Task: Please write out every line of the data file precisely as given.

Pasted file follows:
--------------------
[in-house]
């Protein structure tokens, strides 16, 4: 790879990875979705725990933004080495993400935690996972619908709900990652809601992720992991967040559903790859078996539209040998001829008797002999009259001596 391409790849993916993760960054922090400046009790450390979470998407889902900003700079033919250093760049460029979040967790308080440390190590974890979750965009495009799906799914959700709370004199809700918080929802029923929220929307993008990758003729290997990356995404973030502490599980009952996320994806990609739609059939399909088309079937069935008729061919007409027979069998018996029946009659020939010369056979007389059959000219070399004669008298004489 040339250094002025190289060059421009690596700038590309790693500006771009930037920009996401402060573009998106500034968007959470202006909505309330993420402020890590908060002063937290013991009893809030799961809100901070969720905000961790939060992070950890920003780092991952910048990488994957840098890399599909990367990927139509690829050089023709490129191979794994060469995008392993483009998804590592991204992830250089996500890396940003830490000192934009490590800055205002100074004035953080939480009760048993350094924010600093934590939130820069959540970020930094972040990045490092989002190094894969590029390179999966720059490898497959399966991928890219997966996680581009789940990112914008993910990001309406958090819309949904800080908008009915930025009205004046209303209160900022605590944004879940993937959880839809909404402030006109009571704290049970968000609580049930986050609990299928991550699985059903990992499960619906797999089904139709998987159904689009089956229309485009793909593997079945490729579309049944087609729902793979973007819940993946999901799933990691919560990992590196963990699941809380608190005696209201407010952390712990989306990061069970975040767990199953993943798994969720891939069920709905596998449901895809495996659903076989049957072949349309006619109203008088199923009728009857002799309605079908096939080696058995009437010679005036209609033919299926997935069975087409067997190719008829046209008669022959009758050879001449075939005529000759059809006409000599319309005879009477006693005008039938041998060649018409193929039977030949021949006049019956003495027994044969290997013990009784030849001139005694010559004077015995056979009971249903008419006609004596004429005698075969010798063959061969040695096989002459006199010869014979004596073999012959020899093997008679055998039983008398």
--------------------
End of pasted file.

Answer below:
[in-house]
């Protein structure tokens, strides 16, 4: 790879990875979705725990933004080495993400935690996972619908709900990652809601992720992991967040559903790859078996539209040998001829008797002999009259001596 391409790849993916993760960054922090400046009790450390979470998407889902900003700079033919250093760049460029979040967790308080440390190590974890979750965009495009799906799914959700709370004199809700918080929802029923929220929307993008990758003729290997990356995404973030502490599980009952996320994806990609739609059939399909088309079937069935008729061919007409027979069998018996029946009659020939010369056979007389059959000219070399004669008298004489 040339250094002025190289060059421009690596700038590309790693500006771009930037920009996401402060573009998106500034968007959470202006909505309330993420402020890590908060002063937290013991009893809030799961809100901070969720905000961790939060992070950890920003780092991952910048990488994957840098890399599909990367990927139509690829050089023709490129191979794994060469995008392993483009998804590592991204992830250089996500890396940003830490000192934009490590800055205002100074004035953080939480009760048993350094924010600093934590939130820069959540970020930094972040990045490092989002190094894969590029390179999966720059490898497959399966991928890219997966996680581009789940990112914008993910990001309406958090819309949904800080908008009915930025009205004046209303209160900022605590944004879940993937959880839809909404402030006109009571704290049970968000609580049930986050609990299928991550699985059903990992499960619906797999089904139709998987159904689009089956229309485009793909593997079945490729579309049944087609729902793979973007819940993946999901799933990691919560990992590196963990699941809380608190005696209201407010952390712990989306990061069970975040767990199953993943798994969720891939069920709905596998449901895809495996659903076989049957072949349309006619109203008088199923009728009857002799309605079908096939080696058995009437010679005036209609033919299926997935069975087409067997190719008829046209008669022959009758050879001449075939005529000759059809006409000599319309005879009477006693005008039938041998060649018409193929039977030949021949006049019956003495027994044969290997013990009784030849001139005694010559004077015995056979009971249903008419006609004596004429005698075969010798063959061969040695096989002459006199010869014979004596073999012959020899093997008679055998039983008398």